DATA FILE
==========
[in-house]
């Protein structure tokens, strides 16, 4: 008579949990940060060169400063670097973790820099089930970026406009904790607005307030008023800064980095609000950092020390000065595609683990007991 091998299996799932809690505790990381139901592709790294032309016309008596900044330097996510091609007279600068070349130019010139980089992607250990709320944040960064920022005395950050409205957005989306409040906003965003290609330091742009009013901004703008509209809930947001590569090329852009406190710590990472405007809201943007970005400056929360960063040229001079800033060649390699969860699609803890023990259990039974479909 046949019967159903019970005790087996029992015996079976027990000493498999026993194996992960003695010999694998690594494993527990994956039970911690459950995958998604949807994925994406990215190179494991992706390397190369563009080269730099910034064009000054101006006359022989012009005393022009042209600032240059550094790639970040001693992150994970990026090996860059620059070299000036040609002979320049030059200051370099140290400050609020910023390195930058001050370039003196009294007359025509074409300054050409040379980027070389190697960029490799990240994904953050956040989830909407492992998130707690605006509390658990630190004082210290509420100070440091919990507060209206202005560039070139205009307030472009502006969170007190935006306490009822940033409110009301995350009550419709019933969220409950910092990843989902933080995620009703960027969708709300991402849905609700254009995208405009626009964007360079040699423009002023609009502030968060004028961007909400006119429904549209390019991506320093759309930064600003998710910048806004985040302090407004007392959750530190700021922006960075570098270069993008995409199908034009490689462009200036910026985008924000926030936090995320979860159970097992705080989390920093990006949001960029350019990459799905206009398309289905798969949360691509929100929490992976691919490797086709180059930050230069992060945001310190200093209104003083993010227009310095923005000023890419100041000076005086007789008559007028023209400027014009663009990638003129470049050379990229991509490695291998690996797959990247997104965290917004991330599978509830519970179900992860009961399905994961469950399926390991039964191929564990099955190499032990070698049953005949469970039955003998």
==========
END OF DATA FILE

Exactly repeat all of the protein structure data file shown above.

[in-house]
């Protein structure tokens, strides 16, 4: 008579949990940060060169400063670097973790820099089930970026406009904790607005307030008023800064980095609000950092020390000065595609683990007991 091998299996799932809690505790990381139901592709790294032309016309008596900044330097996510091609007279600068070349130019010139980089992607250990709320944040960064920022005395950050409205957005989306409040906003965003290609330091742009009013901004703008509209809930947001590569090329852009406190710590990472405007809201943007970005400056929360960063040229001079800033060649390699969860699609803890023990259990039974479909 046949019967159903019970005790087996029992015996079976027990000493498999026993194996992960003695010999694998690594494993527990994956039970911690459950995958998604949807994925994406990215190179494991992706390397190369563009080269730099910034064009000054101006006359022989012009005393022009042209600032240059550094790639970040001693992150994970990026090996860059620059070299000036040609002979320049030059200051370099140290400050609020910023390195930058001050370039003196009294007359025509074409300054050409040379980027070389190697960029490799990240994904953050956040989830909407492992998130707690605006509390658990630190004082210290509420100070440091919990507060209206202005560039070139205009307030472009502006969170007190935006306490009822940033409110009301995350009550419709019933969220409950910092990843989902933080995620009703960027969708709300991402849905609700254009995208405009626009964007360079040699423009002023609009502030968060004028961007909400006119429904549209390019991506320093759309930064600003998710910048806004985040302090407004007392959750530190700021922006960075570098270069993008995409199908034009490689462009200036910026985008924000926030936090995320979860159970097992705080989390920093990006949001960029350019990459799905206009398309289905798969949360691509929100929490992976691919490797086709180059930050230069992060945001310190200093209104003083993010227009310095923005000023890419100041000076005086007789008559007028023209400027014009663009990638003129470049050379990229991509490695291998690996797959990247997104965290917004991330599978509830519970179900992860009961399905994961469950399926390991039964191929564990099955190499032990070698049953005949469970039955003998």